See “Executive Overview — Liquidity and Financial Position” for discussion of the impacts of the above contractual obligations on our liquidity and financial position.
 
Critical Accounting Policies and Estimates
 
Management’s discussion and analysis of our results of operations and liquidity and capital resources are based on our consolidated financial statements. To prepare our consolidated financial statements in accordance with accounting principles generally accepted in the United States of America, we must make estimates and assumptions that affect the amounts reported in the consolidated financial statements. We regularly evaluate these estimates and assumptions, particularly in areas we consider to be critical accounting estimates, where changes in the estimates and assumptions could have a material impact on our results of operations, financial position or cash flows. Senior management and the Audit Committee of the Board of Directors have reviewed the disclosures included herein about our critical accounting estimates, and have reviewed the processes to determine those estimates.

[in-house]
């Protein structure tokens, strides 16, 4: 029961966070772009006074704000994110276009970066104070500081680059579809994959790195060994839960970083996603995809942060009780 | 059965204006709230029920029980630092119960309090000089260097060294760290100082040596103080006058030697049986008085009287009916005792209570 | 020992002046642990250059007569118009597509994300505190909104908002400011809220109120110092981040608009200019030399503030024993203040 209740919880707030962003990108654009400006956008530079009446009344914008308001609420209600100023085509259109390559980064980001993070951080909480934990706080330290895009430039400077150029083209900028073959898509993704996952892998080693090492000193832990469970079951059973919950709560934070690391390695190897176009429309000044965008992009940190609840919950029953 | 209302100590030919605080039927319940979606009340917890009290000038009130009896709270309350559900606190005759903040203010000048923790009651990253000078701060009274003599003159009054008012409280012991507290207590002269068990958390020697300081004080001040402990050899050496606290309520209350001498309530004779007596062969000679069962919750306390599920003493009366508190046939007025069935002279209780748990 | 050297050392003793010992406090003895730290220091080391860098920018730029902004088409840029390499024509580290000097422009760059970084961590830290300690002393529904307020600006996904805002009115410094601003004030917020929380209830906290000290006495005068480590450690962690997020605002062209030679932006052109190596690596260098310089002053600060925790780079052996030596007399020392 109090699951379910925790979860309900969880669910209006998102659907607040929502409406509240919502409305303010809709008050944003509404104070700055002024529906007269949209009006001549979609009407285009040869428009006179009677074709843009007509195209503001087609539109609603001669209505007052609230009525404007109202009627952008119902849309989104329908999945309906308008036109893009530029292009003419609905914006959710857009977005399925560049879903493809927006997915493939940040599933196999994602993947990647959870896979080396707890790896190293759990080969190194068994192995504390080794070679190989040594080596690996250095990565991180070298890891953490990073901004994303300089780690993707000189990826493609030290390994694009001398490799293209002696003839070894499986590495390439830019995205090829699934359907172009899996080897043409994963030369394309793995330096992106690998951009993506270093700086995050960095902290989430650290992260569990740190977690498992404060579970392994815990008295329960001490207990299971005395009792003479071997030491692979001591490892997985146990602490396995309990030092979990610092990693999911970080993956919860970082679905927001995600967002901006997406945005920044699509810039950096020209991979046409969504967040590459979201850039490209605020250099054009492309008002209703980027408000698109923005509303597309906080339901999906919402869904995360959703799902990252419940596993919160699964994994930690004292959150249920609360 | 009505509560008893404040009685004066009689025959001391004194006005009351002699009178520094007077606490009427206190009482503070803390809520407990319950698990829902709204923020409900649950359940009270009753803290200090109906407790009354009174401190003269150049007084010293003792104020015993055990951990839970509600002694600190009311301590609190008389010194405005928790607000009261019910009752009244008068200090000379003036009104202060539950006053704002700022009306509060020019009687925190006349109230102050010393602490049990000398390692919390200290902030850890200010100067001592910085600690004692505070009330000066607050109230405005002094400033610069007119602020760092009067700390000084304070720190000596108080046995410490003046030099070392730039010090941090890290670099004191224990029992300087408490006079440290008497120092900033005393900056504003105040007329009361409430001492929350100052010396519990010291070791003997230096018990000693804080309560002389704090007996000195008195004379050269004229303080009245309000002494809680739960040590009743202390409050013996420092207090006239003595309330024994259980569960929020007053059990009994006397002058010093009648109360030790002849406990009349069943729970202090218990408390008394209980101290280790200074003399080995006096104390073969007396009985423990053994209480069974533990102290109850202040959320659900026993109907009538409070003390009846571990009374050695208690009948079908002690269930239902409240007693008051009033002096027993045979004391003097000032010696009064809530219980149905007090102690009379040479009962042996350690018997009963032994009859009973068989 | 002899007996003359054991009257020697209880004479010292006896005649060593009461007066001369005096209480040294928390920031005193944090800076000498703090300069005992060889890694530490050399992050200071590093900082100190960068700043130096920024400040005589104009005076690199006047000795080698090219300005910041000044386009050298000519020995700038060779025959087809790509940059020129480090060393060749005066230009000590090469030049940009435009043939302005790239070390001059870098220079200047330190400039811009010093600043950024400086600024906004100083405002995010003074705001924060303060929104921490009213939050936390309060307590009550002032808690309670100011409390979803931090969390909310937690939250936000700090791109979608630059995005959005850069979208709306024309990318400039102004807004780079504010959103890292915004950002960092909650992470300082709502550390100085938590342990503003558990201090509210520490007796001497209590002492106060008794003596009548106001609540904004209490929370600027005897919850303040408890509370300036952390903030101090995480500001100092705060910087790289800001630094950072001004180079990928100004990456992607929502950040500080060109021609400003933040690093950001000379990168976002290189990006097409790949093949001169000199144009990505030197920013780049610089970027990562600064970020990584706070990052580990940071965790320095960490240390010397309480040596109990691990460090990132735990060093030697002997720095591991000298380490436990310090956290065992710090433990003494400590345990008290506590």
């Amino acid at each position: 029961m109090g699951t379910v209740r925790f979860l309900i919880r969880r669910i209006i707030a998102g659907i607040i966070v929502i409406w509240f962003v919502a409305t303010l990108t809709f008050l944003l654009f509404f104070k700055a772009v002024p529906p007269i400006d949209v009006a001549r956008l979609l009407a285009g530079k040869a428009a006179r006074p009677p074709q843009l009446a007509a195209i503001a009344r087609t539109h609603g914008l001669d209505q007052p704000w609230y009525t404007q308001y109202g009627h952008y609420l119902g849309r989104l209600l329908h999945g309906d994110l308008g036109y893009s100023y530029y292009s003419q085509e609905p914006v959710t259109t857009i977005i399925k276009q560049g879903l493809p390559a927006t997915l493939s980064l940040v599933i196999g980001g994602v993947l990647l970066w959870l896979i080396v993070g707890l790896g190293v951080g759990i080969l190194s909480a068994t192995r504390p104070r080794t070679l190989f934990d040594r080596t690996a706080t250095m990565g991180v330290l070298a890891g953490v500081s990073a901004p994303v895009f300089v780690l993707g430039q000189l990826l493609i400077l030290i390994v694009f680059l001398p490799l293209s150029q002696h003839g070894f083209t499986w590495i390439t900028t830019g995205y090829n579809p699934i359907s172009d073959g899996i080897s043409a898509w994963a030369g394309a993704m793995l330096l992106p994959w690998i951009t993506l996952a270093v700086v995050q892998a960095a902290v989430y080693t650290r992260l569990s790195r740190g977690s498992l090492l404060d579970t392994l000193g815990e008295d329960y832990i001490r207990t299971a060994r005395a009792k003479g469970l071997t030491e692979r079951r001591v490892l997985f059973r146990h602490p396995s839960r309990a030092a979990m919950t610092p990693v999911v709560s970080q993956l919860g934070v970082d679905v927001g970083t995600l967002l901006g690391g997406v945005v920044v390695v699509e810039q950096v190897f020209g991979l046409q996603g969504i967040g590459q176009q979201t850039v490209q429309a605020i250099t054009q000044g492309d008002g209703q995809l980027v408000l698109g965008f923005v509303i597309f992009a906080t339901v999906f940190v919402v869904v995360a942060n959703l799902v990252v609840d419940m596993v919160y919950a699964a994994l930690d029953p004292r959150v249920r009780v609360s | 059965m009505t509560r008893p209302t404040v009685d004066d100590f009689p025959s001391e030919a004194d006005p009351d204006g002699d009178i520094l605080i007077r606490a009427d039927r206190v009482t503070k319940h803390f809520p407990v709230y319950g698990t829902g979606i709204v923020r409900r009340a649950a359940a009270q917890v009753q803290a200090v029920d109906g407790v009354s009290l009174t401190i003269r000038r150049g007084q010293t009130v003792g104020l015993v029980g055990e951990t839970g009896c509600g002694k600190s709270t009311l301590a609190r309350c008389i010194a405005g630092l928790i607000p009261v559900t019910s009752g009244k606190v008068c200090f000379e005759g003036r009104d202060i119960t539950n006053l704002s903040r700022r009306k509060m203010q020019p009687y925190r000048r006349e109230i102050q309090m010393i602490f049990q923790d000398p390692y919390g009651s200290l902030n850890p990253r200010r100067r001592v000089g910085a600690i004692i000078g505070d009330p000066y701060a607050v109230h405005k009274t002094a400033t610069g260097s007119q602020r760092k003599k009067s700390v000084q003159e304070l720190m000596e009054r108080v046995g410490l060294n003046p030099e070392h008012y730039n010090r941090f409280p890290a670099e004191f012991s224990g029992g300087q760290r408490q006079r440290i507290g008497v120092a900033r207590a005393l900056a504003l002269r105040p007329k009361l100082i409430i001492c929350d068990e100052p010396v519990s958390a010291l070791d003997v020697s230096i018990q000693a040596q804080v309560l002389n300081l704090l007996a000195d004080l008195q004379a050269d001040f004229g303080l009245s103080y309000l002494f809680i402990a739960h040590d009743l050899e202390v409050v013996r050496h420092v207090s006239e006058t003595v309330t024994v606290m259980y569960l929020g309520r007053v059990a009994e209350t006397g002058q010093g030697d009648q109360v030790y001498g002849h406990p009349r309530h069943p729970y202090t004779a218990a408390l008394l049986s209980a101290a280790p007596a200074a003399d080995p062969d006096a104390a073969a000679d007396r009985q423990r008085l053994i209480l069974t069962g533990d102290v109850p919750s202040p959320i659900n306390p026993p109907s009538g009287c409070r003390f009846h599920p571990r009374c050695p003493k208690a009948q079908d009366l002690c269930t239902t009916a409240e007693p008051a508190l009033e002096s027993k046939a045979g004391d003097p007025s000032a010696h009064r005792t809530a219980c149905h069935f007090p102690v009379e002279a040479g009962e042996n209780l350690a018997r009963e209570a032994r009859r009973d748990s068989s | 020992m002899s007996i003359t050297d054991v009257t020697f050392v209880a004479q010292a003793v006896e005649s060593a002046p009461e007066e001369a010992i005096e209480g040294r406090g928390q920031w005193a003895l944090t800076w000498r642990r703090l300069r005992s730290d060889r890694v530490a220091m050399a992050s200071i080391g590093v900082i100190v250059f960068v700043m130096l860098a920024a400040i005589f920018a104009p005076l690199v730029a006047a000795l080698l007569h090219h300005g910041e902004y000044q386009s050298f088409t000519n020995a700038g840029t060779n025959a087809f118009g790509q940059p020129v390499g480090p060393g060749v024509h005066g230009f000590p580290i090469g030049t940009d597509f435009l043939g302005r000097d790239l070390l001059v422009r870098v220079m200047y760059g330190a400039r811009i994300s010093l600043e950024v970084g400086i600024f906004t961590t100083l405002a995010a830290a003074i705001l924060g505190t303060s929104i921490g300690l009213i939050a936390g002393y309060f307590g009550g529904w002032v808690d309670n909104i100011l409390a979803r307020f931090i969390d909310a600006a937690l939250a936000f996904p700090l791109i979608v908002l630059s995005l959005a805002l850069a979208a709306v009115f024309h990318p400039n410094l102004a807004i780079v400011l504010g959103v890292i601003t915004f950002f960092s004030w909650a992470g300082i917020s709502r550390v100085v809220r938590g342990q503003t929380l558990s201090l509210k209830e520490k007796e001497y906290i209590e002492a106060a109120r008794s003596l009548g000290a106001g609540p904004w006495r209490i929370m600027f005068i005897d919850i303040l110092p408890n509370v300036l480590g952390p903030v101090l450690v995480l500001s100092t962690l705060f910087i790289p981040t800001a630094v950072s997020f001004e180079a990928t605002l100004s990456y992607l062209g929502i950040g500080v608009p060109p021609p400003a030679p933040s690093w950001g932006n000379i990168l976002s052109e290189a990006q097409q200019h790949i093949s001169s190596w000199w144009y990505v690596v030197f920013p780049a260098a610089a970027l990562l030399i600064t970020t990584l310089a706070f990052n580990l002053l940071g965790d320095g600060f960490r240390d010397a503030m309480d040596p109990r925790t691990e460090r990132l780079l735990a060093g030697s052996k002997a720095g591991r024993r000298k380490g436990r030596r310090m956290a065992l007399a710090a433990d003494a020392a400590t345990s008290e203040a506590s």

Allowance for Doubtful Casino Accounts Receivable
 
Marker play represents a significant portion of the table games volume at Bellagio, MGM Grand Las Vegas, Mandalay Bay and The Mirage. Our other facilities do not emphasize marker play to the same extent, although we offer markers to customers at those casinos as well. We maintain strict controls over the issuance of markers and aggressively pursue collection from those customers who fail to pay their marker balances timely. These collection efforts are similar to those used by most large corporations when dealing with overdue customer accounts, including the mailing of statements and delinquency notices, personal contacts, the use of outside collection agencies and civil litigation. Markers are generally legally enforceable instruments in the United States. At December 31, 2008 and 2007, approximately 52% and 47%, respectively, of our casino accounts receivable was owed by customers from the United States. Markers are not legally enforceable instruments in some foreign countries, but the United States assets of foreign customers may be reached to satisfy judgments entered in the United States. At December 31, 2008 and 2007, approximately 34% and 38%, respectively, of our casino accounts receivable was owed by customers from the Far East.